Improving teacher quality requires trade-offs, writes Chester Finn on Gadfly. If we keep hiring more teachers, it won’t be possible to hire better teachers. Quoting a paper by Stanford education economist Susanna Loeb, he writes:
As for Loeb’s policy recommendations, three are noteworthy. First, the importance of targeting reforms at hard-to-staff schools and hard-to-fill teaching posts rather than laboring to make across-the-board changes in this immense enterprise. Second, differentiating among teachers on criteria that matter in the labor market (e.g. subject specialty) rather than treating everyone alike. Third (and perhaps most controversial), lowering entry barriers to teaching rather than raising them.
But one huge point shines through Loeb’s data, though she does not dwell on it: For at least half a century, America has invested in more rather than better teachers. Between 1955 and 2000, the number of K-12 teachers in the U.S. almost tripled while school enrollments rose by about fifty percent. Instead of paying more money to a relatively smaller number of people, we chose to pay lots more people a more-or-less constant wage. Surely America would have found it easier to recruit, hire, and place better educated and more generously compensated instructors in its public-school classrooms if we hadn’t set out to hire so many millions of them. Budgets (and labor pools) are finite. Choose guns or butter.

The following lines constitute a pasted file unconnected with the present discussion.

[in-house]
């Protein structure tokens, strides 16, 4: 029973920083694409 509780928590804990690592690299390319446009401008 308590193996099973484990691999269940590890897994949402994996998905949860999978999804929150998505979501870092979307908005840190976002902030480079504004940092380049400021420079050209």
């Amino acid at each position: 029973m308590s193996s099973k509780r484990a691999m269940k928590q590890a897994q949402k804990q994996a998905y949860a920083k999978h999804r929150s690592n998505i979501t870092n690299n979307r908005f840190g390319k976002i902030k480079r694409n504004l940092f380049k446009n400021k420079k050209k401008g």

. . . The unions don’t want to hear about tradeoffs, however. Also present on my panel at the MSU conference was a senior staffer from the American Federation of Teachers who made clear that she and her organization demand cake AND ice cream AND fudge sauce AND a cherry on top. She said that America ought to (a) hire still more teachers (to reduce class size further), (b) pay them all more money across the board, (c) pay yet more in added incentives and rewards for teachers in hard-to-staff schools and scarce specialties (which differentiation she insisted can be done via collective bargaining) and, along with all that, (d) boost preparation requirements, elevate entry barriers, and strengthen training opportunities so that teaching becomes more of an honored and coveted profession.
Also on Gadfly: While 86.7 percent of would-be teachers pass Michigan’s certification test on the first try, all the teacher-training institutions in the state report their graduates have a 100 percent passing rate. Education schools have made passing the test a graduation requirement; students who complete their training but fail the test aren’t counted as graduates.